Complicit : Tattletaling Required on Local Ohio Campuses
Students at local universities should be more aware of their surroundings while on their school’s campus. Few students are aware that both University of Dayton (UD) and Wright State University have a charge called “Complicit” within their Codes of Conduct. The charge of “complicit” allows the schools to discipline students who have not actually engaged in behavior that violates the Codes, but who have witnessed that behavior in other students.
Complicit Charge in University of Dayton’s Code of Conduct
At UD, the Code of Conduct defines “Complicit” as the finding that, “it is clear that the student witnessed, was present at, and/or has been determined to be responsible for allowing (condoning by failing to report) violations to occur in their assigned residence (room, suite, apartment, and/or house).” This means that a student can be charged as complicit if a student sees another student violating the Code of Conduct, even if they do not participate. Failing to report is enough to find that student as complicit. While the Code states that the violation must be in the student’s assigned residence, a representative from the UD Office of Community Standards and Civility stated that that residence can be interpreted to include the entire building in which a student’s dorm room can be found.
Complicit Charge in Wright State University’s Code of Conduct
Wright State is not as strict on their definition of “Complicit”. At Wright State, it is defined as “condoning, supporting, or encouraging any violation of the Code of Student Conduct. Students who anticipate or observe any violation of the Code are expected to remove themselves from association or participation in any such behavior.” Students at Wright State can remove themselves from risk by simply walking away from the situation and will not be found complicit.
Complicit Charge in Military Acadamies’ Code of Conduct
The concept of discipline for witnessing violations of another student is also present in military academies. The United States Military Academy at West Point’s Cadet Honor Code requires that students at the academy report lying, cheating, or stealing by other students. However, even this requirement is less stringent than the “Complicit” charge at UD, as West Point’s students are required to report only after confrontation of suspected violator and determination that there was an actual violation. The United States Air Force Academy has the same requirement in their Code of Conduct.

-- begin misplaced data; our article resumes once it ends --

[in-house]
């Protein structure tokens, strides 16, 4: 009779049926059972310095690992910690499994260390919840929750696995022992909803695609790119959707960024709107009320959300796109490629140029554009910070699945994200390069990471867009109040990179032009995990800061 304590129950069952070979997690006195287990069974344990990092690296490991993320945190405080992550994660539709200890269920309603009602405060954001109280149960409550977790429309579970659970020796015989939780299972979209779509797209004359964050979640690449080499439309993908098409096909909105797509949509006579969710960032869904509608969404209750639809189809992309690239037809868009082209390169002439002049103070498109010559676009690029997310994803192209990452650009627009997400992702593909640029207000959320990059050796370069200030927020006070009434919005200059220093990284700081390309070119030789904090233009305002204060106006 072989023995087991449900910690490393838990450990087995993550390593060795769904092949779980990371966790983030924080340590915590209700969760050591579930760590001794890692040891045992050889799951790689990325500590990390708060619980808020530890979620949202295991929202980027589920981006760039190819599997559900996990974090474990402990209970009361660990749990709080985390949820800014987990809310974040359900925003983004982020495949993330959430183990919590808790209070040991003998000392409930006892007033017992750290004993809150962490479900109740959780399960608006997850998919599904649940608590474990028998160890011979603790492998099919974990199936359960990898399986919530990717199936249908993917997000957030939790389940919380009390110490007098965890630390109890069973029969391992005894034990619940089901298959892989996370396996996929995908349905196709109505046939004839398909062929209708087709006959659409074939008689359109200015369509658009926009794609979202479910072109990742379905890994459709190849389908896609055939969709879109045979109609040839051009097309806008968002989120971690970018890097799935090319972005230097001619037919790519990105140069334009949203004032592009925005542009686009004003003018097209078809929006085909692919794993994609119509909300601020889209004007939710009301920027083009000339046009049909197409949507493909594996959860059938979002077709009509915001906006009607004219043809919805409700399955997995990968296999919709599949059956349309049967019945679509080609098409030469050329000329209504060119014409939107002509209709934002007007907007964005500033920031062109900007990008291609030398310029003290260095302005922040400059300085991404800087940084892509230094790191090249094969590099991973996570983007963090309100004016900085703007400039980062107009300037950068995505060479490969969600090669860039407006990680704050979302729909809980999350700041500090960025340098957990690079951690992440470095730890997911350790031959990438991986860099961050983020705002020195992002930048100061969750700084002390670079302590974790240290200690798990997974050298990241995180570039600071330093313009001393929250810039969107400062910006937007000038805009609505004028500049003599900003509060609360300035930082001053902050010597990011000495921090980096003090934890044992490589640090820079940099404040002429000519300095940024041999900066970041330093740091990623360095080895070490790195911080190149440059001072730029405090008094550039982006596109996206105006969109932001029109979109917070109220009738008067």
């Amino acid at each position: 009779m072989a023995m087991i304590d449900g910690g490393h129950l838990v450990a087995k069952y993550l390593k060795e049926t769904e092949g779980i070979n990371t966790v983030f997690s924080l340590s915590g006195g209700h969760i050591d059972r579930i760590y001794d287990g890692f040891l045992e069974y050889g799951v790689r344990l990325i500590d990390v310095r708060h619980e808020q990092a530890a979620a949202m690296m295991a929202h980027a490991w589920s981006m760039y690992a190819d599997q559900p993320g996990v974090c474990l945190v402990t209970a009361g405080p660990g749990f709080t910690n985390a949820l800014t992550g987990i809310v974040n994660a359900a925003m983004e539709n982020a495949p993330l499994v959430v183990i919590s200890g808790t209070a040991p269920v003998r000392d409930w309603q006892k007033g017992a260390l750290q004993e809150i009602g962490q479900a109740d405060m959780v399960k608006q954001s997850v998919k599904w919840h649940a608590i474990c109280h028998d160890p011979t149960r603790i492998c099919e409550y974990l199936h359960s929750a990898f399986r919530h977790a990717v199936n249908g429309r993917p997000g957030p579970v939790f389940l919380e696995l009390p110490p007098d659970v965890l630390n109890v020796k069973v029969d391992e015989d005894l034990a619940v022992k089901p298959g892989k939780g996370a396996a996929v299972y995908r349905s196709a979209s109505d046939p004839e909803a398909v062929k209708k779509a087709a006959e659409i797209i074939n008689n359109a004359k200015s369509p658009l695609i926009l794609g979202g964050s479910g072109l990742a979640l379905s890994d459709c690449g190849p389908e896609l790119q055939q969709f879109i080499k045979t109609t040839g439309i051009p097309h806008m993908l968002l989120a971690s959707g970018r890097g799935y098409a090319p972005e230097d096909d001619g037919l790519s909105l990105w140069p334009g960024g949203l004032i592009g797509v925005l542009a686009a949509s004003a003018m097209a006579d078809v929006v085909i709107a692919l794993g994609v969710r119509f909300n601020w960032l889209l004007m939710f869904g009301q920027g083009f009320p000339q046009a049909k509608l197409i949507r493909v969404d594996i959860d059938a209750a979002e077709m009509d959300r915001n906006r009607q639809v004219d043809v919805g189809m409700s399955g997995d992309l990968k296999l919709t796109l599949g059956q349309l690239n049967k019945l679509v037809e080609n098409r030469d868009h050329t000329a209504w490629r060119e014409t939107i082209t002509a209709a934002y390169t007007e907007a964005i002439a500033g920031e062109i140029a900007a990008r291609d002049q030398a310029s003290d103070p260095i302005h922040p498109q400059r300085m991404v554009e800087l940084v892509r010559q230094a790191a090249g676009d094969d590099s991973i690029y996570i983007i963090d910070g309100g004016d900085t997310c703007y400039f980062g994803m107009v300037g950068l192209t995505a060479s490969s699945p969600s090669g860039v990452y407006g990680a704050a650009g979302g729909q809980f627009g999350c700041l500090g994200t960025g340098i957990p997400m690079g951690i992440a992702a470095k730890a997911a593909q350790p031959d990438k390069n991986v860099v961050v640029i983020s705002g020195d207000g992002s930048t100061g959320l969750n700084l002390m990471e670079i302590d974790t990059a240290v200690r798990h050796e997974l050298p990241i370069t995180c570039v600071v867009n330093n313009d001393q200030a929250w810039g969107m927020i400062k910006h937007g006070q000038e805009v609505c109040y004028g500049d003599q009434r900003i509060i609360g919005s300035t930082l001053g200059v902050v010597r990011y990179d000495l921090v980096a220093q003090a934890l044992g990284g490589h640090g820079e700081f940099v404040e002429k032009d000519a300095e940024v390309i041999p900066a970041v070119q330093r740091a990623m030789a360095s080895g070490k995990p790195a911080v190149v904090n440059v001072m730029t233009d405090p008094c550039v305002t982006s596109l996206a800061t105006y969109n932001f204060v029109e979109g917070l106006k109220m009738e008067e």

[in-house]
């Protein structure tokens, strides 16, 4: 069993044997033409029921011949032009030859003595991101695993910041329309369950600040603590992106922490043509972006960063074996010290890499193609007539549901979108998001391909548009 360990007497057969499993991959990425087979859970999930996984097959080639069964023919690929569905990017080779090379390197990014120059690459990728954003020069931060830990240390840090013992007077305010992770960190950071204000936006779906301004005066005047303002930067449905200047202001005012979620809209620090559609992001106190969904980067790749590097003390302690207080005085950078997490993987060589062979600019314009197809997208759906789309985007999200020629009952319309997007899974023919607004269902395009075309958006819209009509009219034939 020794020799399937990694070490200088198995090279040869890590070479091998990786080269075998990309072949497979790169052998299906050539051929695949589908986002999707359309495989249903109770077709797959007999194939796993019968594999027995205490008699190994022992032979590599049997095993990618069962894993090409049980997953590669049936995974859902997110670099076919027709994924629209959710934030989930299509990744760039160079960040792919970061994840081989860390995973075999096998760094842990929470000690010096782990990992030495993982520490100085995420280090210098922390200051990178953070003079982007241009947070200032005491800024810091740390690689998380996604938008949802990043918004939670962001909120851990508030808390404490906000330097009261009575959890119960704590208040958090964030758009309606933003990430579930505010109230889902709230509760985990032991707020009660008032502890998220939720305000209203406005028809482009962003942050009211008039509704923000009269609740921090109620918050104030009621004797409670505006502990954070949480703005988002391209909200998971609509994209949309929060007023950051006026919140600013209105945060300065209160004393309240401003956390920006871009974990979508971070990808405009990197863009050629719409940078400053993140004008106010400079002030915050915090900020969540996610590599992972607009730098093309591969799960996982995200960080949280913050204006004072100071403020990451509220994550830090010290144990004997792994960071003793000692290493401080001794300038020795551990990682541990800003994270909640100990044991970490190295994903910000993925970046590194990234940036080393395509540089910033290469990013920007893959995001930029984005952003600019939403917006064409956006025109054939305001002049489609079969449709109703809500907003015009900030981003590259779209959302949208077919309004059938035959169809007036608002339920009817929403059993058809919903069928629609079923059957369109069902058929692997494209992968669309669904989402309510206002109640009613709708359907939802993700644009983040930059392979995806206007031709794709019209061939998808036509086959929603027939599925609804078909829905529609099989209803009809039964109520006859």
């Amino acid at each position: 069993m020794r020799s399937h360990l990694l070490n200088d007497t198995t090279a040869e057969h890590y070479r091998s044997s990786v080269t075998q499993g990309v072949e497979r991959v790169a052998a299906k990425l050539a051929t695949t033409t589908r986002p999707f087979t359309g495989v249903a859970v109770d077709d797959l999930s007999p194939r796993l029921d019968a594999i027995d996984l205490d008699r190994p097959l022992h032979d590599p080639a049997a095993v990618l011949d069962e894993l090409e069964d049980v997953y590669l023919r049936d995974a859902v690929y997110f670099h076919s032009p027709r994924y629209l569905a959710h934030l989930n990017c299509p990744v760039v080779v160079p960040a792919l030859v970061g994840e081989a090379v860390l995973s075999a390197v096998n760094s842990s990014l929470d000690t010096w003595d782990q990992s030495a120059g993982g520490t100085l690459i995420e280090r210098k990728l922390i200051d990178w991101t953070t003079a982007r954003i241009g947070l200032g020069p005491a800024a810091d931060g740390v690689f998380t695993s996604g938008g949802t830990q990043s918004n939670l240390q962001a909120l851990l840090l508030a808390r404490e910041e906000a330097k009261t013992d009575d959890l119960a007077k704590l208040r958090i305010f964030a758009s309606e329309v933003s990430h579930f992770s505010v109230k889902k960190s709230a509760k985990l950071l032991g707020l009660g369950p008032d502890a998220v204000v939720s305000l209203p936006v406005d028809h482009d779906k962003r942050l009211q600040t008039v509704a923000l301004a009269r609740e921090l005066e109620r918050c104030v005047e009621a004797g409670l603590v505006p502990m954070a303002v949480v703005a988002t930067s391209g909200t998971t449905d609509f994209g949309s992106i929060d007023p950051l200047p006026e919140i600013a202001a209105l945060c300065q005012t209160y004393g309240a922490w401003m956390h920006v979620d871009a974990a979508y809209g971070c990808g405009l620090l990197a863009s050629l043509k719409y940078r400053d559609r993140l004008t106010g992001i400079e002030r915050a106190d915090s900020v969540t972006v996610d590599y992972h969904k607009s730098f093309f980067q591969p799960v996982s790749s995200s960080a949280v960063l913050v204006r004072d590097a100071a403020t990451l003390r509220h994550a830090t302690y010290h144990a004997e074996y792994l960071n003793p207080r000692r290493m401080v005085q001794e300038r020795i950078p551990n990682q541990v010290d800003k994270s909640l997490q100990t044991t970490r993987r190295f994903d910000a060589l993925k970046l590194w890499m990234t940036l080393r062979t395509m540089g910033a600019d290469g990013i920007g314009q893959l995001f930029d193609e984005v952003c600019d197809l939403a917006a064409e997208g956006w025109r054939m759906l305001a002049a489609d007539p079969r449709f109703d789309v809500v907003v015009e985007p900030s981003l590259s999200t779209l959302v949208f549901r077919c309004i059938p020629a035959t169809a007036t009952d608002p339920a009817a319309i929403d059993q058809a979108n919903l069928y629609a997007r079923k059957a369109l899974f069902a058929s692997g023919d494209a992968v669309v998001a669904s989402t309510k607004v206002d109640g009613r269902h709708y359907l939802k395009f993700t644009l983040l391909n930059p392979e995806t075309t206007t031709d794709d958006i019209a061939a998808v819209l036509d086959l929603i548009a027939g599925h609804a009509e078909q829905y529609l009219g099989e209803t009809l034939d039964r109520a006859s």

The goal of the honor code at the military academies is to reinforce the ideal that a soldier’s word is his bond. Therefore, forcing all students to monitor the other students’ behaviors makes violating the honor code and getting away with it nearly impossible. However, the goal is to develop the ethical nature of the students to ensure that they are reliable, trustworthy soldiers. The honor code is important in military academies, as it is the same honor code used for the military and armed forces.
Effects of Being Complicit
UD’s Office of Community Standards and Civility stated that the charge of “Complicit” is a new addition to their Code this year. The definition at UD essentially makes all students snitches on other students while in their dorm buildings. Even if a student left the situation and walked away from the violating behavior, that student would not escape risk, as they will be found complicit. In order to avoid being found complicit, the UD students must report other students who they see violating the Code, whether those students are their friends, roommates, or strangers.